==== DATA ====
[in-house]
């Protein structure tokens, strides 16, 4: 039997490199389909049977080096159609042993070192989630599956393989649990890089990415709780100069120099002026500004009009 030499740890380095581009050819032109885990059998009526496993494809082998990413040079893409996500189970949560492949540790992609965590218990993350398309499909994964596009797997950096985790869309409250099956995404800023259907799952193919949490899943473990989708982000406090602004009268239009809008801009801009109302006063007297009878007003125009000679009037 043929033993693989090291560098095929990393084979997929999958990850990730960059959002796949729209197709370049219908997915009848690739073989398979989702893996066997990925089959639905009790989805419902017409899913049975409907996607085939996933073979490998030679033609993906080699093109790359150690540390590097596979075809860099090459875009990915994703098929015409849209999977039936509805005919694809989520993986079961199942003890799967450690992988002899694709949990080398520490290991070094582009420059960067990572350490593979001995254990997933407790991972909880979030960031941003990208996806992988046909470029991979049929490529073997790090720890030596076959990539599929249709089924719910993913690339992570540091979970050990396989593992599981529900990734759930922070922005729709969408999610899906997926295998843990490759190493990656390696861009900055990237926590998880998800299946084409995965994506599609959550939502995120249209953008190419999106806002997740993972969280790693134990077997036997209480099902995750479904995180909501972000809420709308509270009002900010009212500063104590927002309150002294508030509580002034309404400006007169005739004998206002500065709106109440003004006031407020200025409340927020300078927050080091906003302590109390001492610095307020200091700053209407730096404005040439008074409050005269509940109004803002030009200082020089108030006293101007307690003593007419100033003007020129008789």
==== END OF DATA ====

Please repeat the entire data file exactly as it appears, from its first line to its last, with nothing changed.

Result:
[in-house]
């Protein structure tokens, strides 16, 4: 039997490199389909049977080096159609042993070192989630599956393989649990890089990415709780100069120099002026500004009009 030499740890380095581009050819032109885990059998009526496993494809082998990413040079893409996500189970949560492949540790992609965590218990993350398309499909994964596009797997950096985790869309409250099956995404800023259907799952193919949490899943473990989708982000406090602004009268239009809008801009801009109302006063007297009878007003125009000679009037 043929033993693989090291560098095929990393084979997929999958990850990730960059959002796949729209197709370049219908997915009848690739073989398979989702893996066997990925089959639905009790989805419902017409899913049975409907996607085939996933073979490998030679033609993906080699093109790359150690540390590097596979075809860099090459875009990915994703098929015409849209999977039936509805005919694809989520993986079961199942003890799967450690992988002899694709949990080398520490290991070094582009420059960067990572350490593979001995254990997933407790991972909880979030960031941003990208996806992988046909470029991979049929490529073997790090720890030596076959990539599929249709089924719910993913690339992570540091979970050990396989593992599981529900990734759930922070922005729709969408999610899906997926295998843990490759190493990656390696861009900055990237926590998880998800299946084409995965994506599609959550939502995120249209953008190419999106806002997740993972969280790693134990077997036997209480099902995750479904995180909501972000809420709308509270009002900010009212500063104590927002309150002294508030509580002034309404400006007169005739004998206002500065709106109440003004006031407020200025409340927020300078927050080091906003302590109390001492610095307020200091700053209407730096404005040439008074409050005269509940109004803002030009200082020089108030006293101007307690003593007419100033003007020129008789």